The was anatomical models are shocking. They are realistic enough to send squeamish visitors like me running out of the room (although I was already affected by the display of pre-anesthetic surgical instruments).

This article, "Florentine 18th-century wax anatomical models as inspiration for Italian horror", is important:
http://www.kinoeye.org/02/09/burfoot09.php
Clearly, these anatomical wax models continue to have an impact outside of their original intentions.
posted by Chinese Jet Pilot at 9:13 AM on August 31, 2006


mjjj goodness
posted by matteo at 10:02 AM on August 31, 2006


Great post!
posted by small_ruminant at 10:39 AM on August 31, 2006


Wow, again I'm wondering why in hell I never wound up in medical school....the human body is absolutely astonishing to behold, even (or perhaps especially?) in simulation. Thx all.
posted by pax digita at 4:22 PM on August 31, 2006


mjjj, you never disappoint! The thin line between beautiful and grotesque reminds me of the Mutter Museum here in Philly.
posted by soyjoy at 8:48 PM on August 31, 2006


Thanks for the great link, Chinese Jet Pilot. (btw, you have some fun things on your site. Welcome to mefi I hope you will make some posts)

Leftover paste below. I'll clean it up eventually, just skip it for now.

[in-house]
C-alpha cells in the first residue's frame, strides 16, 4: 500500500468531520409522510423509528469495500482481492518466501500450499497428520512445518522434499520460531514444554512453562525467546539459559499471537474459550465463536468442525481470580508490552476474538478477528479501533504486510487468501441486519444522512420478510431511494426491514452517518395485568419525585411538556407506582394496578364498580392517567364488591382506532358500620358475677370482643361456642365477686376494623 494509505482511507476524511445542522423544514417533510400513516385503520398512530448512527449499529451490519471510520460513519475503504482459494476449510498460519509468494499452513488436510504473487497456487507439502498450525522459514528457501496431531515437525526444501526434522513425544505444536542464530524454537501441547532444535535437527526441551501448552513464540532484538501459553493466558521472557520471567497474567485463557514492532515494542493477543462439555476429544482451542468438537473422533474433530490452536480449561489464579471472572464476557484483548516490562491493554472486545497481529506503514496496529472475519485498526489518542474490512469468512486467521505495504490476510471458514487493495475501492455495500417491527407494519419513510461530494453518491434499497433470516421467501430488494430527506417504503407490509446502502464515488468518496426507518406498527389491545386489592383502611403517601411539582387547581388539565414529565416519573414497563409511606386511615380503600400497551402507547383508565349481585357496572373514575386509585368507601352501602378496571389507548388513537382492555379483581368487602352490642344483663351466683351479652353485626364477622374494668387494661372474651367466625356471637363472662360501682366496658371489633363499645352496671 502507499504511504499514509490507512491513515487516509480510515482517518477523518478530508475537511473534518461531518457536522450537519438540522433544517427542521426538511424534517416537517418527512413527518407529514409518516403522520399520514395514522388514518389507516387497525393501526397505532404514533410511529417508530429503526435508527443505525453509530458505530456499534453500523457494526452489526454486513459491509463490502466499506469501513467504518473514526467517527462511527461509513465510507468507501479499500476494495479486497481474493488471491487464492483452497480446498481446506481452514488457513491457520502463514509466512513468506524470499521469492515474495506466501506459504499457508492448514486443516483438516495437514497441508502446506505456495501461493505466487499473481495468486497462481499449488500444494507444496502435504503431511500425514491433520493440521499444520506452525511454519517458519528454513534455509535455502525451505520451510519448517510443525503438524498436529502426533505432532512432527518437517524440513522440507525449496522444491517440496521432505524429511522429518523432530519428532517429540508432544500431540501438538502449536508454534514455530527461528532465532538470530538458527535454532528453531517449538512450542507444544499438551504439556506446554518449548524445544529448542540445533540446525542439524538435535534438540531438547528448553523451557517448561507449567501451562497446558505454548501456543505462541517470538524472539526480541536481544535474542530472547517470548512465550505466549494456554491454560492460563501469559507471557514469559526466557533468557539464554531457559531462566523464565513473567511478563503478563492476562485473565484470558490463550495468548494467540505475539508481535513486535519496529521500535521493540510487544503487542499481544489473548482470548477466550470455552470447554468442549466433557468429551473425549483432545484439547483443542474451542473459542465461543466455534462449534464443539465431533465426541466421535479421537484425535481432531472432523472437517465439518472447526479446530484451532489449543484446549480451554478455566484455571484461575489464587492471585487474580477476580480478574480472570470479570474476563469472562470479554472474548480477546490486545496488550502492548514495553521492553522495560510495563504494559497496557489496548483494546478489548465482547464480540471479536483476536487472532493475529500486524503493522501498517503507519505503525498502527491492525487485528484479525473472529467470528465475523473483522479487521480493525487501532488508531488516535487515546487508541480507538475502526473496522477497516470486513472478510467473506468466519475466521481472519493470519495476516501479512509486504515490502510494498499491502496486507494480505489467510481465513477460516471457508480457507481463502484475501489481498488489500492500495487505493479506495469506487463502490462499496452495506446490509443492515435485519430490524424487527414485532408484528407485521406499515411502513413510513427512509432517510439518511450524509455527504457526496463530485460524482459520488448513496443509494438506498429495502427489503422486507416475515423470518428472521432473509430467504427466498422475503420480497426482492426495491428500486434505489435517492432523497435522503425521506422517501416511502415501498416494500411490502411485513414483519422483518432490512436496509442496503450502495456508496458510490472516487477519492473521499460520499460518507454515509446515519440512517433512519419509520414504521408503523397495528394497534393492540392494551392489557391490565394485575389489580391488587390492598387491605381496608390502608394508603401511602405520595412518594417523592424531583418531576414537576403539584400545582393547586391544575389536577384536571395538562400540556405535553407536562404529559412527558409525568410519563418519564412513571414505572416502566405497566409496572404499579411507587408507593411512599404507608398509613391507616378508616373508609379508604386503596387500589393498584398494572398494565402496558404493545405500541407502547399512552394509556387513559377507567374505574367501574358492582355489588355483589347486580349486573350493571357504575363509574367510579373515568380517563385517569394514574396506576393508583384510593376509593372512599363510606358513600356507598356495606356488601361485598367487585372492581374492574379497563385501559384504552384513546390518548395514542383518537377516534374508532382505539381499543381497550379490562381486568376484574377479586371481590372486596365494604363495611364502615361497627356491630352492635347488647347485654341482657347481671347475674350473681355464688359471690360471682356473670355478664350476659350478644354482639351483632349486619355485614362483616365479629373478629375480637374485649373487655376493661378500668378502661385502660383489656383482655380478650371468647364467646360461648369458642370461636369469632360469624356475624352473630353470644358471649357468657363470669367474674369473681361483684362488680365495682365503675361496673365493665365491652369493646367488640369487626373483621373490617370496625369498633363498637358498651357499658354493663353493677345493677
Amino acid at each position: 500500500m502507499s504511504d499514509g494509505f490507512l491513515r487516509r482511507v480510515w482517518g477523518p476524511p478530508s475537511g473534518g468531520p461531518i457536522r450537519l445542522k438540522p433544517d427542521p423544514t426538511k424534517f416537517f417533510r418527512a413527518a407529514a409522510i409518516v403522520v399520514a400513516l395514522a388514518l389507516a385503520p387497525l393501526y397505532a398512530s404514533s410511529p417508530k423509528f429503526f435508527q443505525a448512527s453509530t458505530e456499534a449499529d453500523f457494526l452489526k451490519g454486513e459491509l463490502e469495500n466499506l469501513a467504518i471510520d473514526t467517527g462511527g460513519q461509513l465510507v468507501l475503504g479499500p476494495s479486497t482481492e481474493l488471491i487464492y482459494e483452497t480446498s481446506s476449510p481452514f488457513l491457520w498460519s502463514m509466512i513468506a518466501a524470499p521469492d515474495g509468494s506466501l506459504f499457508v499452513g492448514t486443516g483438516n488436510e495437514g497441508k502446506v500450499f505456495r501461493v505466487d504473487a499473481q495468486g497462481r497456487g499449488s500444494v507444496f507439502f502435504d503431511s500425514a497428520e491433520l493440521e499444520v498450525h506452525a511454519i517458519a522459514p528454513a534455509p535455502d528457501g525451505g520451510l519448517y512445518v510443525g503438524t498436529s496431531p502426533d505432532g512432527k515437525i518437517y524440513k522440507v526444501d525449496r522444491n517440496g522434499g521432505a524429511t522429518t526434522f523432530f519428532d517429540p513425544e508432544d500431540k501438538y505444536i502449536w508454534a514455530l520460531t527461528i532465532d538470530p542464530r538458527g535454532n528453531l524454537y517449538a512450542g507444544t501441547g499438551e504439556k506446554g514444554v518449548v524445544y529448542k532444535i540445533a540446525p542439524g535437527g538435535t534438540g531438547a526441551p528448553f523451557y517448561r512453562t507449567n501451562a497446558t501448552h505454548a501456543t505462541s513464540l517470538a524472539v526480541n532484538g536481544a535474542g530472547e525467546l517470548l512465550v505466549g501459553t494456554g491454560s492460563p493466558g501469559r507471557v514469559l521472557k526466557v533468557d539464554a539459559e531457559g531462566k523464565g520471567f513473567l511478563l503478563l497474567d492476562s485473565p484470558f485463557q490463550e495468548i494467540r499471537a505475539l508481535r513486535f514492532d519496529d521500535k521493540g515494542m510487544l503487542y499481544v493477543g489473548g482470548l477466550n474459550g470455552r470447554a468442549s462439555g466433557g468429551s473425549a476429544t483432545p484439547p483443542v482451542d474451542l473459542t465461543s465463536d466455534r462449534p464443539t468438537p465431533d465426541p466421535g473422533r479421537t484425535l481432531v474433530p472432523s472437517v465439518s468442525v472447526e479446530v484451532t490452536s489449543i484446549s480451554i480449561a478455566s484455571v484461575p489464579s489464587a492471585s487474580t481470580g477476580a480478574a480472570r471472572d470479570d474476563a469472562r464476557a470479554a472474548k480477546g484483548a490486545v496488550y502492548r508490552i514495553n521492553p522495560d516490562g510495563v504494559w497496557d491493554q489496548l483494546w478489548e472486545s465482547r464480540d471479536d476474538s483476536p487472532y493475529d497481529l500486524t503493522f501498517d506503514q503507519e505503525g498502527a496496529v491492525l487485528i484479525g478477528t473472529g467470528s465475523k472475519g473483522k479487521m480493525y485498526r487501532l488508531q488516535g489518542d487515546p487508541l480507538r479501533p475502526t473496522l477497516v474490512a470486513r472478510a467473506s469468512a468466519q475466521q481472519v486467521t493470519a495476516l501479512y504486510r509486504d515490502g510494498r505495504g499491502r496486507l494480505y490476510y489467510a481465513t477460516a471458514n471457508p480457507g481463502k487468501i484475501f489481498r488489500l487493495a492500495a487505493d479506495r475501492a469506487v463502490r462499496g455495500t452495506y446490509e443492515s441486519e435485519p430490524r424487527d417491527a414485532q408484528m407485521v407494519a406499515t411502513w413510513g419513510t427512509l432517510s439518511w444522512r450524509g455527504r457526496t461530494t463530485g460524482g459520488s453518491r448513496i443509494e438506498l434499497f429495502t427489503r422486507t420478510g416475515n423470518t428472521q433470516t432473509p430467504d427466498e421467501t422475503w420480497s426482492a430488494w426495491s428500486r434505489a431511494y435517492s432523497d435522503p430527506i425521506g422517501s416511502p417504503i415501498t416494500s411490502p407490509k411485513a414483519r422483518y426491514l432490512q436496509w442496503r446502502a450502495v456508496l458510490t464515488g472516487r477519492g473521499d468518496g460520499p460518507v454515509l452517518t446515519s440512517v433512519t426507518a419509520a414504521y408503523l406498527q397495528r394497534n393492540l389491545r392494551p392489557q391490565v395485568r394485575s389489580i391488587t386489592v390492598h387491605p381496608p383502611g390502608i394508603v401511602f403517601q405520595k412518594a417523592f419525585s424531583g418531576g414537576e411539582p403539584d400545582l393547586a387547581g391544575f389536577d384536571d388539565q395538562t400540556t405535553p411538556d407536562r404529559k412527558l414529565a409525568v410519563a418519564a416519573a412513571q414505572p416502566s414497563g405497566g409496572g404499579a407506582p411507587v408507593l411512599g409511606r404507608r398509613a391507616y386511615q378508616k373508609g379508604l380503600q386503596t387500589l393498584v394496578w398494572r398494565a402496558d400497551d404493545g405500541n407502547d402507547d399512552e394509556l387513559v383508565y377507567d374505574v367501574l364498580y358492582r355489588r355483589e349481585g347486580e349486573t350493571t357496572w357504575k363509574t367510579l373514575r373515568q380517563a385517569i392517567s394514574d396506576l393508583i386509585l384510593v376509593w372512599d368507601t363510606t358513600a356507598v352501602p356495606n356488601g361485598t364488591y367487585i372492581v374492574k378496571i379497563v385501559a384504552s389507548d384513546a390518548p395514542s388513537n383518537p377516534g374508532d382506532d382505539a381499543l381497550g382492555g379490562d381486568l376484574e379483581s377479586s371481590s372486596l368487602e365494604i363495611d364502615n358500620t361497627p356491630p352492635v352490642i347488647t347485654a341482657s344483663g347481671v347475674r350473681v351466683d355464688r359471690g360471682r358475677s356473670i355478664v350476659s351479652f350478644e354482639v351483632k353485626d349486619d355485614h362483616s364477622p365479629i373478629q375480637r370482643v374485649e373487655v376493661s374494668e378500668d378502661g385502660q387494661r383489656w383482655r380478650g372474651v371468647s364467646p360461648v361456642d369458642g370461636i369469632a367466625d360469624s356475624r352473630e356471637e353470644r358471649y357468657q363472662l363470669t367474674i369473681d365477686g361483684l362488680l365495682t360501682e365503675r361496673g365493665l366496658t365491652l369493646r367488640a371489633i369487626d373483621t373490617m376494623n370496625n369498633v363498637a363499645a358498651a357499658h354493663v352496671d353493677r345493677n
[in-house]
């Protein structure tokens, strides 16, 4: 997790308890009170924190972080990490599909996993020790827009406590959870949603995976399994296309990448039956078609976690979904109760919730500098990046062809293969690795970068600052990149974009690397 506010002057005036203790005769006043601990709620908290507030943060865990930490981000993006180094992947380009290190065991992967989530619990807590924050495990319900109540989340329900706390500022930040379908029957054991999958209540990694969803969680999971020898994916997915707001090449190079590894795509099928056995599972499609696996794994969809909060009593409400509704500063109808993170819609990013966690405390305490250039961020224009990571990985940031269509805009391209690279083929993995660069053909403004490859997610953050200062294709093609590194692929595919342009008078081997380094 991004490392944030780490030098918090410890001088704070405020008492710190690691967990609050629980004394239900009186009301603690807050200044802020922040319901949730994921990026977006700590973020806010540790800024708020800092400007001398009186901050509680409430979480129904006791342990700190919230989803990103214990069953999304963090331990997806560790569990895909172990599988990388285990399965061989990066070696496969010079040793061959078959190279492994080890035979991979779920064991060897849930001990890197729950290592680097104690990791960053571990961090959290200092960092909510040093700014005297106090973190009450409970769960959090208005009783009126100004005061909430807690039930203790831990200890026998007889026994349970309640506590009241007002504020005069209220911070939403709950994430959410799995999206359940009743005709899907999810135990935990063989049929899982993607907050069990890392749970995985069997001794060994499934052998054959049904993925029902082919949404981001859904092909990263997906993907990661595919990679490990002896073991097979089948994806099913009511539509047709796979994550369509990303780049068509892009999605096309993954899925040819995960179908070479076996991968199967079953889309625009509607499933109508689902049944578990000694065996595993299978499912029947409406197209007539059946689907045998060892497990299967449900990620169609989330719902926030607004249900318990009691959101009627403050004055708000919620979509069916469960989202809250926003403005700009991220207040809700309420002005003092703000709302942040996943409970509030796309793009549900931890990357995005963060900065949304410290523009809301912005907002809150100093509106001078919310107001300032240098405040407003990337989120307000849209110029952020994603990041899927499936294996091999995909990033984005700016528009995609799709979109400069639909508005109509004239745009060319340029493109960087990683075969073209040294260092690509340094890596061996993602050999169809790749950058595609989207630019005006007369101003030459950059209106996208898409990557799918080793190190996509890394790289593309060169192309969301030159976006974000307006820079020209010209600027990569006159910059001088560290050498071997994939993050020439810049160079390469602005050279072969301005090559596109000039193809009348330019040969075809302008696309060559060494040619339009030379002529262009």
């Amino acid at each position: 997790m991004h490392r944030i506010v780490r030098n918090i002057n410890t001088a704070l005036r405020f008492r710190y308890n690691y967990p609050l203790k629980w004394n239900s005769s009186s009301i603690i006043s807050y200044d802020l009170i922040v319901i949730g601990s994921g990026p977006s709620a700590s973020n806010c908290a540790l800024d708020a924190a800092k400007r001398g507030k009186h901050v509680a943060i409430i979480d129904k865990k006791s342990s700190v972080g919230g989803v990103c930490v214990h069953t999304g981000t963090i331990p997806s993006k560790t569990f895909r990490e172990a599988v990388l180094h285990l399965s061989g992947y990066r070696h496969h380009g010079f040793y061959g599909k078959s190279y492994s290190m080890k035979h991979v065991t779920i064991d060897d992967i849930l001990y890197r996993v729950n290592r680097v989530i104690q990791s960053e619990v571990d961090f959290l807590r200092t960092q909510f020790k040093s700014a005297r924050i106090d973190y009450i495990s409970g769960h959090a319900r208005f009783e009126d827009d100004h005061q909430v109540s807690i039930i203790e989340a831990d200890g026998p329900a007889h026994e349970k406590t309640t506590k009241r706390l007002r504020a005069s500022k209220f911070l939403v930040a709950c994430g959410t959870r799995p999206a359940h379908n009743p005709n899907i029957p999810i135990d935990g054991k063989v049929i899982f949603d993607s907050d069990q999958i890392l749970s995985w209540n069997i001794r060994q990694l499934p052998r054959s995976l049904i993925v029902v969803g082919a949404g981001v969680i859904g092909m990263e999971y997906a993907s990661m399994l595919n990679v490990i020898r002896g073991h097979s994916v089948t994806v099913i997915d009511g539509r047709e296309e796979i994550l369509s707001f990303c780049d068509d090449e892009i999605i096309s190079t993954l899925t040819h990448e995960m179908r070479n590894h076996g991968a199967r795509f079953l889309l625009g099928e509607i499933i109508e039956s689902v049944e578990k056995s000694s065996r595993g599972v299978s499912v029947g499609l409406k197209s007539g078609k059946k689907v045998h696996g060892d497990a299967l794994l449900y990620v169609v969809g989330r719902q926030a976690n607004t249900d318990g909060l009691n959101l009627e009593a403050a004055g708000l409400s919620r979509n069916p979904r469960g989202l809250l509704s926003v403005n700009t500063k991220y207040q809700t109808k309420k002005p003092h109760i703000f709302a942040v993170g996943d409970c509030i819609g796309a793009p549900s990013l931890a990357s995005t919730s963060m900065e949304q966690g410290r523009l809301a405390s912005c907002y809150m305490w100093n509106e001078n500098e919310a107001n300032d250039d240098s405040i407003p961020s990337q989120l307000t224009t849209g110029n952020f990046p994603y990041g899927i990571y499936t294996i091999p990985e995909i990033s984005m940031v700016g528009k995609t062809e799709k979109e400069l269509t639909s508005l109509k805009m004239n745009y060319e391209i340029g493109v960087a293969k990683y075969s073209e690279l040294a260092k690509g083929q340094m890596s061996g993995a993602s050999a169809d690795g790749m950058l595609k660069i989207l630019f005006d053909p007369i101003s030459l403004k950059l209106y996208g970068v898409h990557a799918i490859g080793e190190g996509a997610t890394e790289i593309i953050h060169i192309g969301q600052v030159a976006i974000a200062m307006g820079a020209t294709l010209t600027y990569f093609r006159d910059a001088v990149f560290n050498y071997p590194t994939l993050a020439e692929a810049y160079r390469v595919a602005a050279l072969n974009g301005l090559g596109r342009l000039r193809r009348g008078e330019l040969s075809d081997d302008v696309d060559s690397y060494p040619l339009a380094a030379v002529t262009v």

soyjoy, my fellow piner for some frog marching karma, good to see you around, you have been too scarce of late. Thanks for the reminder that I need to get me back to the Mutter Mseum next time I am in Philly.
posted by madamjujujive at 3:50 PM on September 1, 2006


Not sure how I missed this (and finding it is testament to the 'best of' tournament being a justified endeavour in my book) but I think it's a great post thanks madamjujujive.

We've had a couple of shows/miniseries about von Hagen (bodyworlds). I get the feeling this guy doesn't leave observers on the fence - love/hate are the usual categories regarding his work. I am in the latter camp for a couple of reasons.